Advertisement
 
YOU ARE HERE: LAT HomeCollections

Your Own 'Cafe' Kitchen

COOKBOOK WATCH

September 15, 1999|RUSS PARSONS

Even if you think you've had enough of restaurant cookbooks, even if the words "chef's recipe" send you fleeing from the kitchen in panic, remember that there's always the exception that proves the rule. In this case, it's the "Chez Panisse Cafe Cookbook" (HarperCollins, $34). This is the best Chez Panisse cookbook since Lindsey Shere's 1985 "Chez Panisse Desserts" (available only in paper; Random House, $18). And though that one is still a must for any California cook, "Cafe" may be even better. Like the previous Chez Panisse books (there have been seven), this one is beautifully produced, with an elegant typeface and those incredible David Lance Goines illustrations. Unlike the others, it is extremely well-balanced. There are a few recipes likely to be cooked only by the truly obsessed: from-scratch headcheese and homemade pancetta. But there are far more recipes that are remarkably easy and that sound absolutely delicious. Though you thumb through most cookbooks hoping to find something you want to cook, virtually every page in "Cafe" has a winner. You're likely to leaf through it wishing the seasons would change faster. Though this time of late summer is perfect for something like pan-fried stuffed squash blossoms, if it was fall, you could be cooking a nice country terrine with pistachios. If it was spring, it might be time for morels on toast. Though most restaurant cookbooks are designed as souvenirs--kind of hard-bound, photo-filled baseball caps--this is a book you will use over and over.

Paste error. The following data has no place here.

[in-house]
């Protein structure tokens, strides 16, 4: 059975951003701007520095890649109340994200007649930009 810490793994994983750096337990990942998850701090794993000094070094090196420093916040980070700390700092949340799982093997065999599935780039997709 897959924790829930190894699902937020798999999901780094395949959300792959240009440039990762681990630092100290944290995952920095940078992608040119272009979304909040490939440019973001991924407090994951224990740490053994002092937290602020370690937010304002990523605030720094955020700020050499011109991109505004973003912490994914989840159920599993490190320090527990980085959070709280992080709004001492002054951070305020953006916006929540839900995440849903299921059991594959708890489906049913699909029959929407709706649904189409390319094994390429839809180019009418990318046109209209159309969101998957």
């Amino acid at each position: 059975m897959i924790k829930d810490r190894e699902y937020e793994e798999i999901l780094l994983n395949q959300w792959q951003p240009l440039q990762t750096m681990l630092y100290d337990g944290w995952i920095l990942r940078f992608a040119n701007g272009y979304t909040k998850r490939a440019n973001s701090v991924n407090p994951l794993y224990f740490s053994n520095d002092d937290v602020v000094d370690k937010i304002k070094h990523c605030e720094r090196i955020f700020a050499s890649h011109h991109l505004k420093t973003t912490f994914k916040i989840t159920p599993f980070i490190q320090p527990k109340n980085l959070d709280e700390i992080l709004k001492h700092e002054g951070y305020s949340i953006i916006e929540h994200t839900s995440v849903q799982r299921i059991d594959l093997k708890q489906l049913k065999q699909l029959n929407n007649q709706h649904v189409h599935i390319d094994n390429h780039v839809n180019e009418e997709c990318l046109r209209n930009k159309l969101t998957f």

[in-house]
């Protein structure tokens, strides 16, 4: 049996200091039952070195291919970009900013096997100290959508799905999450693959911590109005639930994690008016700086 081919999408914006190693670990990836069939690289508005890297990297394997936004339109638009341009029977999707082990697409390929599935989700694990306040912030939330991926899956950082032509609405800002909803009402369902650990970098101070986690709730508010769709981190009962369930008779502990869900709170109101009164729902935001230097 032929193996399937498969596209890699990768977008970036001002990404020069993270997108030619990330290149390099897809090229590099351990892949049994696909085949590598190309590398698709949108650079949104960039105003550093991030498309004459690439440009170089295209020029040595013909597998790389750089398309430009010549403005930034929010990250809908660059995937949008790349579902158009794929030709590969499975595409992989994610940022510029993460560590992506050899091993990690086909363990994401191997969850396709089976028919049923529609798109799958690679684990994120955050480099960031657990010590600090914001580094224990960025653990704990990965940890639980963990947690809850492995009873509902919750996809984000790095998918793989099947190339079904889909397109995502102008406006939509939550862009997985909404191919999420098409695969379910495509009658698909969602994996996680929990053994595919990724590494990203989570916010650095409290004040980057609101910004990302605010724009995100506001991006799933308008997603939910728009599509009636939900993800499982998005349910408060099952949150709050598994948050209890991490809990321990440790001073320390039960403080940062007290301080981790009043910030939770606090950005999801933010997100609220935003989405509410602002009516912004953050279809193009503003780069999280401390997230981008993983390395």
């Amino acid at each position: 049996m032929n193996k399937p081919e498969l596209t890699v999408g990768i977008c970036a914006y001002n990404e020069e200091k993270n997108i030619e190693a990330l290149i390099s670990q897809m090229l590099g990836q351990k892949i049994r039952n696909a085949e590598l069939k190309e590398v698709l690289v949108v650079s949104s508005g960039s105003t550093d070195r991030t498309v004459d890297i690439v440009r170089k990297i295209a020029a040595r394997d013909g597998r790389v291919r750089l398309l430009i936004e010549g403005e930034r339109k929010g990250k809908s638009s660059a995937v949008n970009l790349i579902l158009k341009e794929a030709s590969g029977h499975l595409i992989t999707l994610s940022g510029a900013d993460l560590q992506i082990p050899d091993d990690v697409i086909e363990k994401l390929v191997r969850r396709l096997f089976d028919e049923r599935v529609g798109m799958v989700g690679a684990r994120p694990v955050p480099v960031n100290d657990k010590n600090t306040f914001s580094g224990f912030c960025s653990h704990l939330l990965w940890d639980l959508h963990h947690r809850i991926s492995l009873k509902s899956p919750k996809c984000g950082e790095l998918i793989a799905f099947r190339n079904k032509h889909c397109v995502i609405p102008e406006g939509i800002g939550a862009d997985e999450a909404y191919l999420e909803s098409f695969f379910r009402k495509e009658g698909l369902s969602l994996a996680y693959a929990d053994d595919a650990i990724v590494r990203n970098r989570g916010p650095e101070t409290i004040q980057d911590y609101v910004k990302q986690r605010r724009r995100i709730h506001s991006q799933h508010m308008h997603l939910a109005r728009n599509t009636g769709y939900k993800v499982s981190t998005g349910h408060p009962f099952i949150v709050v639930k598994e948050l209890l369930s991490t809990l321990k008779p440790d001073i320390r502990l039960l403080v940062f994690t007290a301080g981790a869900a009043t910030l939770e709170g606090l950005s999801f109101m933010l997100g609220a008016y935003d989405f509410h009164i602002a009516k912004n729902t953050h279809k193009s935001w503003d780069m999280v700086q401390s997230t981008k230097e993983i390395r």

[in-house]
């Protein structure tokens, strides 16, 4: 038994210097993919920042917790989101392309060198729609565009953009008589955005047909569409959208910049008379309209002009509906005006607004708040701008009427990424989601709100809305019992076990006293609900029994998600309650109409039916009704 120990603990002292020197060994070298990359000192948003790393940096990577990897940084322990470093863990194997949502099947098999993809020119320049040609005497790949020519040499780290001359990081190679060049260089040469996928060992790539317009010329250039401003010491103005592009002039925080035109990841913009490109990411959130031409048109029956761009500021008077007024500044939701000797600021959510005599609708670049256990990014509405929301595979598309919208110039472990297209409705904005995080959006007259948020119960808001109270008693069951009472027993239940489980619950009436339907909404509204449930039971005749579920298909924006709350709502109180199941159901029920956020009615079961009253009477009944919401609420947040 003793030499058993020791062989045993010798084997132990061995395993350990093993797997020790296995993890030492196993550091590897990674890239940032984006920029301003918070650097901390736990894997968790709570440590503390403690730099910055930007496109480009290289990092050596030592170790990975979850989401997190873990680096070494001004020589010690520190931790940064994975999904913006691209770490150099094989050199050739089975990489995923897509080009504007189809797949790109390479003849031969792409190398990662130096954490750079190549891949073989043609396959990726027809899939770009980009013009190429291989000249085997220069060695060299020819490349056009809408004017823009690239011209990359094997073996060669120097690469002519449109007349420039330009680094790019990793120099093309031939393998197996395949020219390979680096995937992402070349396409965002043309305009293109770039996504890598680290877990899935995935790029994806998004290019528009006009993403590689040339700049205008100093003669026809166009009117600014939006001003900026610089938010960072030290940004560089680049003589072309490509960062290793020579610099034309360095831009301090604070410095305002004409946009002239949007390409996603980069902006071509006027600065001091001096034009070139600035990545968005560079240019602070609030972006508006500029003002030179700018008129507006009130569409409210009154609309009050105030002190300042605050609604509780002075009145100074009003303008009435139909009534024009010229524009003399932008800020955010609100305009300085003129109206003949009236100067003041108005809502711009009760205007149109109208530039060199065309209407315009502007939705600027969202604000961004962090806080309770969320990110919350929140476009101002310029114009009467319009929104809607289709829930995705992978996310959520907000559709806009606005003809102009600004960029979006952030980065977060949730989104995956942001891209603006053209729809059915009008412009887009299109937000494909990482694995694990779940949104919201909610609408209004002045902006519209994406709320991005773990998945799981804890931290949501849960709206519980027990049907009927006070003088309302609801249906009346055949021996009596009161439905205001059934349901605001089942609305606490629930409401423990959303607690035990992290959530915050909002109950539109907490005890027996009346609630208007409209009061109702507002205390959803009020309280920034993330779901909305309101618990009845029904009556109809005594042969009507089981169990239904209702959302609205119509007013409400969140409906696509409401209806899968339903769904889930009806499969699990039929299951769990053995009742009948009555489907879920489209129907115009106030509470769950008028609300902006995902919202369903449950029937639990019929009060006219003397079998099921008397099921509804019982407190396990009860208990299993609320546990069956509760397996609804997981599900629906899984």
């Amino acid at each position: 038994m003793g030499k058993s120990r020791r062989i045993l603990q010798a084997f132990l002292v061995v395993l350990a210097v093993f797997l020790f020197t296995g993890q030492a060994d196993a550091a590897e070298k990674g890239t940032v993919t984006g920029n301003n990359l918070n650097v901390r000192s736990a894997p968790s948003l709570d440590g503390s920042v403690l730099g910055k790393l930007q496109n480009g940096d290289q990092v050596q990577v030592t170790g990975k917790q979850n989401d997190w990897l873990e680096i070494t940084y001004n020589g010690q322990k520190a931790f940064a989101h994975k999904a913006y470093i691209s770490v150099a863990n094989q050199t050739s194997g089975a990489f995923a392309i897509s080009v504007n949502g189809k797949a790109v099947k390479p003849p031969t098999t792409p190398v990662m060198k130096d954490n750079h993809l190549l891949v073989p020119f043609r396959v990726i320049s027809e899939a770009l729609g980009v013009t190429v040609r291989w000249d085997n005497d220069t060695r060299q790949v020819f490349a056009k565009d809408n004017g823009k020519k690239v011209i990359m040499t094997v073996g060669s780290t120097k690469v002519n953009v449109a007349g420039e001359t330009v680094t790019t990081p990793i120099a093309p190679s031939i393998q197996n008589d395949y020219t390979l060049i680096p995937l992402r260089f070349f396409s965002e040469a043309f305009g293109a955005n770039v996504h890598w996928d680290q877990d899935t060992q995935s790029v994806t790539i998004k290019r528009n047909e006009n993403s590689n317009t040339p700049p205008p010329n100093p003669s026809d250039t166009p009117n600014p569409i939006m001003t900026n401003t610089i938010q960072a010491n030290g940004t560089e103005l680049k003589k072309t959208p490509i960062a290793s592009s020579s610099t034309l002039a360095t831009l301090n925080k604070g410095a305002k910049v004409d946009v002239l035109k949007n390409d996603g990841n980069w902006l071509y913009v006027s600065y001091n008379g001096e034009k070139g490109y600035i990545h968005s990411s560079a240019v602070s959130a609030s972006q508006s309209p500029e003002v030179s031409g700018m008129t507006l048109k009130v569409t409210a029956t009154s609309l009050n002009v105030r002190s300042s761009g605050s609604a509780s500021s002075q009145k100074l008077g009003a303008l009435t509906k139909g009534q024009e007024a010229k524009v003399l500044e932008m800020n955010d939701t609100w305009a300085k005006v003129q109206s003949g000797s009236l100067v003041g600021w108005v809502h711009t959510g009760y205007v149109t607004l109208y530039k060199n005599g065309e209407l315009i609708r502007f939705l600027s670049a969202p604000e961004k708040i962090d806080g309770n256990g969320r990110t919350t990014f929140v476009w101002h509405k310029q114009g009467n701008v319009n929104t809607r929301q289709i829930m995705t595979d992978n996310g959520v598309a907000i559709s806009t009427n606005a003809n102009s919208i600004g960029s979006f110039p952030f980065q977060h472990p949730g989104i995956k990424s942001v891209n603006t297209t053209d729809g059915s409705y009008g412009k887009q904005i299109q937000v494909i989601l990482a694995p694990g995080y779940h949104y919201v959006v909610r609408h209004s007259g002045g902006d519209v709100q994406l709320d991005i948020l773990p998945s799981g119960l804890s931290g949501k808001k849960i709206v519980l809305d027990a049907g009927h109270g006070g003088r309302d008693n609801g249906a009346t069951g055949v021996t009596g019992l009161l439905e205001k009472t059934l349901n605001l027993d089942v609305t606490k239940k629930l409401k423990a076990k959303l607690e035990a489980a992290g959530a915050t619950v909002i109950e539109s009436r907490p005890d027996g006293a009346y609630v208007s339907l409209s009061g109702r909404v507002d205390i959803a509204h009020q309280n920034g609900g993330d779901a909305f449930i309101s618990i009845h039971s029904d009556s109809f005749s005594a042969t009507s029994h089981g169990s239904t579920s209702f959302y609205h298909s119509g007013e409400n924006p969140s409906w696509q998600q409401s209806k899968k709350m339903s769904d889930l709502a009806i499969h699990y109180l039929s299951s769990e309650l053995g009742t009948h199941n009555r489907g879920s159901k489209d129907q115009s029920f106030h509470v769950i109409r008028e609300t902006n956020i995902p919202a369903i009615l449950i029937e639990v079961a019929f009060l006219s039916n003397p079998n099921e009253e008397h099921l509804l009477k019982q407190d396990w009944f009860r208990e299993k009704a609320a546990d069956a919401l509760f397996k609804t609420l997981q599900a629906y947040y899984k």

Advertisement
Los Angeles Times Articles
|
|
|